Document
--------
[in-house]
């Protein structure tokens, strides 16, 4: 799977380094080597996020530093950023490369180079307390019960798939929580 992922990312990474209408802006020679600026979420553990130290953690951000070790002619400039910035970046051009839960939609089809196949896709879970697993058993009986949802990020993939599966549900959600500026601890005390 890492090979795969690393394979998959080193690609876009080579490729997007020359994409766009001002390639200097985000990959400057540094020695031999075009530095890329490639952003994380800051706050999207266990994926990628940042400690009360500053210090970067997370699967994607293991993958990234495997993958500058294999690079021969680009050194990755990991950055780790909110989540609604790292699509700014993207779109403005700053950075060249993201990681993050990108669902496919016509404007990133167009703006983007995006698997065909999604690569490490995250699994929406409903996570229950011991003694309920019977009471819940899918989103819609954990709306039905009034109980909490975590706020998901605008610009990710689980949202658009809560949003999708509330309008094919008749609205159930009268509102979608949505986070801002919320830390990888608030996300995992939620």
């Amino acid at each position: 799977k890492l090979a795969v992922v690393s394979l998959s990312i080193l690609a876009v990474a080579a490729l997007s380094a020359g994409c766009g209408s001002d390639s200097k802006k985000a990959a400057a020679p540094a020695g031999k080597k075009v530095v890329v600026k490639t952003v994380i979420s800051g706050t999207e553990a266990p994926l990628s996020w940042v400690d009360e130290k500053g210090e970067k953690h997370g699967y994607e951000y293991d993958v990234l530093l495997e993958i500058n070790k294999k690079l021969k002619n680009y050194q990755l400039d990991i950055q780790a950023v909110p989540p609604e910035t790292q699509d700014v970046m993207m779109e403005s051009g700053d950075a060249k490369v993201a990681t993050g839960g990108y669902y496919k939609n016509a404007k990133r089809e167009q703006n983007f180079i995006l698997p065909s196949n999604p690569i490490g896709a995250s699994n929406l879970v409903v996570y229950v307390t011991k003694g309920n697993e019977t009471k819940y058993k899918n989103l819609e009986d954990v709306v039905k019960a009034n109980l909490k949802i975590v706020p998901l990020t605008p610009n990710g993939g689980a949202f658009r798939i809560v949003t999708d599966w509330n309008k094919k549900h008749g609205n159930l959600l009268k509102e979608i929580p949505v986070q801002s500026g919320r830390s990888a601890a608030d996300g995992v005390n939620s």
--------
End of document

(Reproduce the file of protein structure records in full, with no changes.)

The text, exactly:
[in-house]
């Protein structure tokens, strides 16, 4: 799977380094080597996020530093950023490369180079307390019960798939929580 992922990312990474209408802006020679600026979420553990130290953690951000070790002619400039910035970046051009839960939609089809196949896709879970697993058993009986949802990020993939599966549900959600500026601890005390 890492090979795969690393394979998959080193690609876009080579490729997007020359994409766009001002390639200097985000990959400057540094020695031999075009530095890329490639952003994380800051706050999207266990994926990628940042400690009360500053210090970067997370699967994607293991993958990234495997993958500058294999690079021969680009050194990755990991950055780790909110989540609604790292699509700014993207779109403005700053950075060249993201990681993050990108669902496919016509404007990133167009703006983007995006698997065909999604690569490490995250699994929406409903996570229950011991003694309920019977009471819940899918989103819609954990709306039905009034109980909490975590706020998901605008610009990710689980949202658009809560949003999708509330309008094919008749609205159930009268509102979608949505986070801002919320830390990888608030996300995992939620």
């Amino acid at each position: 799977k890492l090979a795969v992922v690393s394979l998959s990312i080193l690609a876009v990474a080579a490729l997007s380094a020359g994409c766009g209408s001002d390639s200097k802006k985000a990959a400057a020679p540094a020695g031999k080597k075009v530095v890329v600026k490639t952003v994380i979420s800051g706050t999207e553990a266990p994926l990628s996020w940042v400690d009360e130290k500053g210090e970067k953690h997370g699967y994607e951000y293991d993958v990234l530093l495997e993958i500058n070790k294999k690079l021969k002619n680009y050194q990755l400039d990991i950055q780790a950023v909110p989540p609604e910035t790292q699509d700014v970046m993207m779109e403005s051009g700053d950075a060249k490369v993201a990681t993050g839960g990108y669902y496919k939609n016509a404007k990133r089809e167009q703006n983007f180079i995006l698997p065909s196949n999604p690569i490490g896709a995250s699994n929406l879970v409903v996570y229950v307390t011991k003694g309920n697993e019977t009471k819940y058993k899918n989103l819609e009986d954990v709306v039905k019960a009034n109980l909490k949802i975590v706020p998901l990020t605008p610009n990710g993939g689980a949202f658009r798939i809560v949003t999708d599966w509330n309008k094919k549900h008749g609205n159930l959600l009268k509102e979608i929580p949505v986070q801002s500026g919320r830390s990888a601890a608030d996300g995992v005390n939620s």